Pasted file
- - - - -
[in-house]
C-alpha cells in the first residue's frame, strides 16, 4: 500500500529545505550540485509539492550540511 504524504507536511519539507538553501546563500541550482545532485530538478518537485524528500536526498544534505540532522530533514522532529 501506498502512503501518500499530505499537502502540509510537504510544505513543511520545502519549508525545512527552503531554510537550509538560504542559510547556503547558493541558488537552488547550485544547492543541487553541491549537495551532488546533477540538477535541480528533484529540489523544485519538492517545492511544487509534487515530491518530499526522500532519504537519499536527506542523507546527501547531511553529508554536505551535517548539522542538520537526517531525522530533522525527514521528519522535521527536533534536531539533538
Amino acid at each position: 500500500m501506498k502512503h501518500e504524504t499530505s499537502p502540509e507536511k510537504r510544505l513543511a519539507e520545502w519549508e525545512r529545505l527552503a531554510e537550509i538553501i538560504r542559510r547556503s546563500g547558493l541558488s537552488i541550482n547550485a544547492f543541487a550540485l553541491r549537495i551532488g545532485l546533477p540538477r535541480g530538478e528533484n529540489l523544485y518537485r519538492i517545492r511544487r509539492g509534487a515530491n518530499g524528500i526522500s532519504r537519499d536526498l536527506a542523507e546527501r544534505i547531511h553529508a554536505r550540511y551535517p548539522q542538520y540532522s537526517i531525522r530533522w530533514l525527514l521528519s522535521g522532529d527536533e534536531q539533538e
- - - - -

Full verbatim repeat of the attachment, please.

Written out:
[in-house]
C-alpha cells in the first residue's frame, strides 16, 4: 500500500529545505550540485509539492550540511 504524504507536511519539507538553501546563500541550482545532485530538478518537485524528500536526498544534505540532522530533514522532529 501506498502512503501518500499530505499537502502540509510537504510544505513543511520545502519549508525545512527552503531554510537550509538560504542559510547556503547558493541558488537552488547550485544547492543541487553541491549537495551532488546533477540538477535541480528533484529540489523544485519538492517545492511544487509534487515530491518530499526522500532519504537519499536527506542523507546527501547531511553529508554536505551535517548539522542538520537526517531525522530533522525527514521528519522535521527536533534536531539533538
Amino acid at each position: 500500500m501506498k502512503h501518500e504524504t499530505s499537502p502540509e507536511k510537504r510544505l513543511a519539507e520545502w519549508e525545512r529545505l527552503a531554510e537550509i538553501i538560504r542559510r547556503s546563500g547558493l541558488s537552488i541550482n547550485a544547492f543541487a550540485l553541491r549537495i551532488g545532485l546533477p540538477r535541480g530538478e528533484n529540489l523544485y518537485r519538492i517545492r511544487r509539492g509534487a515530491n518530499g524528500i526522500s532519504r537519499d536526498l536527506a542523507e546527501r544534505i547531511h553529508a554536505r550540511y551535517p548539522q542538520y540532522s537526517i531525522r530533522w530533514l525527514l521528519s522535521g522532529d527536533e534536531q539533538e